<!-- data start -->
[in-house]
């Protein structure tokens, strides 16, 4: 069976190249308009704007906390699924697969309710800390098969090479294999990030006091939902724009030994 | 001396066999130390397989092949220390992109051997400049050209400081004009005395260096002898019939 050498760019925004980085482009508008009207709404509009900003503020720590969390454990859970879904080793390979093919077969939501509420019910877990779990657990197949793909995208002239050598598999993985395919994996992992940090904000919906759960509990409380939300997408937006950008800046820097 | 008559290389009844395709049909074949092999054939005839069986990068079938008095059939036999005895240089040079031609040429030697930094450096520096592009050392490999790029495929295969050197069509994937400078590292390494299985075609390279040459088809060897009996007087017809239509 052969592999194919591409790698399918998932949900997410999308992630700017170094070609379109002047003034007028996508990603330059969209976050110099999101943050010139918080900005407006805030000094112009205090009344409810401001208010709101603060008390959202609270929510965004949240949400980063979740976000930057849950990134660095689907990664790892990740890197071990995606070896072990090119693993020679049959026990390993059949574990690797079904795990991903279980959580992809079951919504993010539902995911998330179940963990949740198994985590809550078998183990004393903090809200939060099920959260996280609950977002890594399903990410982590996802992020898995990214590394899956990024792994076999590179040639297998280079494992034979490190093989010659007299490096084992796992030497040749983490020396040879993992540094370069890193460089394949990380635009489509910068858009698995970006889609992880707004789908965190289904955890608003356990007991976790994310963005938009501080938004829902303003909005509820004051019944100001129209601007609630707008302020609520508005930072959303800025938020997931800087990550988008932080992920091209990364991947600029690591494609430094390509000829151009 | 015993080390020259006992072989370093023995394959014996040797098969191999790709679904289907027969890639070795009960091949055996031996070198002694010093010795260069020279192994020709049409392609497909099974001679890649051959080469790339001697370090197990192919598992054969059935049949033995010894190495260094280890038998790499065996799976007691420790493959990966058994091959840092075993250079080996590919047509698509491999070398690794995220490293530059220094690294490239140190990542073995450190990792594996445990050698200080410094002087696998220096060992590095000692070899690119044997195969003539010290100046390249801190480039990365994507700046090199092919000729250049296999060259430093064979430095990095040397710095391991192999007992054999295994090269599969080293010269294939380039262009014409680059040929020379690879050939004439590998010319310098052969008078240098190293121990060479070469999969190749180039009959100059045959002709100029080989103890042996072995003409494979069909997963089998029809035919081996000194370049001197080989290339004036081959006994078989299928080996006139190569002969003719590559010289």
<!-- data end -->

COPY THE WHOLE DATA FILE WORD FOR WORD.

[in-house]
């Protein structure tokens, strides 16, 4: 069976190249308009704007906390699924697969309710800390098969090479294999990030006091939902724009030994 | 001396066999130390397989092949220390992109051997400049050209400081004009005395260096002898019939 050498760019925004980085482009508008009207709404509009900003503020720590969390454990859970879904080793390979093919077969939501509420019910877990779990657990197949793909995208002239050598598999993985395919994996992992940090904000919906759960509990409380939300997408937006950008800046820097 | 008559290389009844395709049909074949092999054939005839069986990068079938008095059939036999005895240089040079031609040429030697930094450096520096592009050392490999790029495929295969050197069509994937400078590292390494299985075609390279040459088809060897009996007087017809239509 052969592999194919591409790698399918998932949900997410999308992630700017170094070609379109002047003034007028996508990603330059969209976050110099999101943050010139918080900005407006805030000094112009205090009344409810401001208010709101603060008390959202609270929510965004949240949400980063979740976000930057849950990134660095689907990664790892990740890197071990995606070896072990090119693993020679049959026990390993059949574990690797079904795990991903279980959580992809079951919504993010539902995911998330179940963990949740198994985590809550078998183990004393903090809200939060099920959260996280609950977002890594399903990410982590996802992020898995990214590394899956990024792994076999590179040639297998280079494992034979490190093989010659007299490096084992796992030497040749983490020396040879993992540094370069890193460089394949990380635009489509910068858009698995970006889609992880707004789908965190289904955890608003356990007991976790994310963005938009501080938004829902303003909005509820004051019944100001129209601007609630707008302020609520508005930072959303800025938020997931800087990550988008932080992920091209990364991947600029690591494609430094390509000829151009 | 015993080390020259006992072989370093023995394959014996040797098969191999790709679904289907027969890639070795009960091949055996031996070198002694010093010795260069020279192994020709049409392609497909099974001679890649051959080469790339001697370090197990192919598992054969059935049949033995010894190495260094280890038998790499065996799976007691420790493959990966058994091959840092075993250079080996590919047509698509491999070398690794995220490293530059220094690294490239140190990542073995450190990792594996445990050698200080410094002087696998220096060992590095000692070899690119044997195969003539010290100046390249801190480039990365994507700046090199092919000729250049296999060259430093064979430095990095040397710095391991192999007992054999295994090269599969080293010269294939380039262009014409680059040929020379690879050939004439590998010319310098052969008078240098190293121990060479070469999969190749180039009959100059045959002709100029080989103890042996072995003409494979069909997963089998029809035919081996000194370049001197080989290339004036081959006994078989299928080996006139190569002969003719590559010289």